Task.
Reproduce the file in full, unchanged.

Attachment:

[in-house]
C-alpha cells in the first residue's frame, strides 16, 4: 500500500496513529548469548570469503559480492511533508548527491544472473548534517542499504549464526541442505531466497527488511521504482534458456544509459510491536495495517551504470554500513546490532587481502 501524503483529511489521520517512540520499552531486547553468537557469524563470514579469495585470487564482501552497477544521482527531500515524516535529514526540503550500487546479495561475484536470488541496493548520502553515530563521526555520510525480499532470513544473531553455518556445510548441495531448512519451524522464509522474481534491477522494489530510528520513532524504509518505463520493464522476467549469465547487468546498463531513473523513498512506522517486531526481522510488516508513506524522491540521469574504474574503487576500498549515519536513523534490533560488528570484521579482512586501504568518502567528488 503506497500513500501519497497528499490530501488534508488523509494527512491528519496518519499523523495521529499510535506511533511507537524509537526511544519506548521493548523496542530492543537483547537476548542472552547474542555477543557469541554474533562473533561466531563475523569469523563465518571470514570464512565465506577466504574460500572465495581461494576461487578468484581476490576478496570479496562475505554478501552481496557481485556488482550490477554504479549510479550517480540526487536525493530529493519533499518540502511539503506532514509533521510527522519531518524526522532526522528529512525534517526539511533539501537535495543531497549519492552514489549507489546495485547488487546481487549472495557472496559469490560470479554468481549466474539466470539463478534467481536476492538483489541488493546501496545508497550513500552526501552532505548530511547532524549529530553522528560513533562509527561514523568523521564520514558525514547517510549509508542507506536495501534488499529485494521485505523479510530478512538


[in-house]
C-alpha cells in the first residue's frame, strides 16, 4: 500500500496513529548469548570469503559480492511533508548527491544472473548534517542499504549464526541442505531466497527488511521504482534458456544509459510491536495495517551504470554500513546490532587481502 501524503483529511489521520517512540520499552531486547553468537557469524563470514579469495585470487564482501552497477544521482527531500515524516535529514526540503550500487546479495561475484536470488541496493548520502553515530563521526555520510525480499532470513544473531553455518556445510548441495531448512519451524522464509522474481534491477522494489530510528520513532524504509518505463520493464522476467549469465547487468546498463531513473523513498512506522517486531526481522510488516508513506524522491540521469574504474574503487576500498549515519536513523534490533560488528570484521579482512586501504568518502567528488 503506497500513500501519497497528499490530501488534508488523509494527512491528519496518519499523523495521529499510535506511533511507537524509537526511544519506548521493548523496542530492543537483547537476548542472552547474542555477543557469541554474533562473533561466531563475523569469523563465518571470514570464512565465506577466504574460500572465495581461494576461487578468484581476490576478496570479496562475505554478501552481496557481485556488482550490477554504479549510479550517480540526487536525493530529493519533499518540502511539503506532514509533521510527522519531518524526522532526522528529512525534517526539511533539501537535495543531497549519492552514489549507489546495485547488487546481487549472495557472496559469490560470479554468481549466474539466470539463478534467481536476492538483489541488493546501496545508497550513500552526501552532505548530511547532524549529530553522528560513533562509527561514523568523521564520514558525514547517510549509508542507506536495501534488499529485494521485505523479510530478512538